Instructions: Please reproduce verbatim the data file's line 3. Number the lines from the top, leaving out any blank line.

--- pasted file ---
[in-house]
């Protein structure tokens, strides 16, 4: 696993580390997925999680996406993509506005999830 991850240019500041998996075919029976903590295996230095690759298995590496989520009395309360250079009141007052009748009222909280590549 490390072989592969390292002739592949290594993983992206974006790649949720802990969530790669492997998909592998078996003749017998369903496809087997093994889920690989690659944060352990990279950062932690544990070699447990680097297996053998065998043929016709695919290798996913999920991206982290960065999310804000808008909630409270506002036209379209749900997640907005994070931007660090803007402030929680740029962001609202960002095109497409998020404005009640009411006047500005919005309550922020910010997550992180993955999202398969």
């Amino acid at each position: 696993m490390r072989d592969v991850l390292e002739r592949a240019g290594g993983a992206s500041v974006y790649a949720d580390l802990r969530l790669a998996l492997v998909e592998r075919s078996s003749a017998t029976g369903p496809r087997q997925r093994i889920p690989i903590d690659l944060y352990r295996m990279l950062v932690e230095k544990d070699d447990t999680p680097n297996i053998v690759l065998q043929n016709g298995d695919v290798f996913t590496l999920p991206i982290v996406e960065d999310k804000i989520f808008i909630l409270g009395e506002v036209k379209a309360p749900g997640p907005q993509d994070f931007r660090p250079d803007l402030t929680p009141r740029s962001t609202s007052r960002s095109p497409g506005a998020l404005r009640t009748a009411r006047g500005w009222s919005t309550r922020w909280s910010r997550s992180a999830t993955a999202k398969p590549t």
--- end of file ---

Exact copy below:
């Amino acid at each position: 696993m490390r072989d592969v991850l390292e002739r592949a240019g290594g993983a992206s500041v974006y790649a949720d580390l802990r969530l790669a998996l492997v998909e592998r075919s078996s003749a017998t029976g369903p496809r087997q997925r093994i889920p690989i903590d690659l944060y352990r295996m990279l950062v932690e230095k544990d070699d447990t999680p680097n297996i053998v690759l065998q043929n016709g298995d695919v290798f996913t590496l999920p991206i982290v996406e960065d999310k804000i989520f808008i909630l409270g009395e506002v036209k379209a309360p749900g997640p907005q993509d994070f931007r660090p250079d803007l402030t929680p009141r740029s962001t609202s007052r960002s095109p497409g506005a998020l404005r009640t009748a009411r006047g500005w009222s919005t309550r922020w909280s910010r997550s992180a999830t993955a999202k398969p590549t």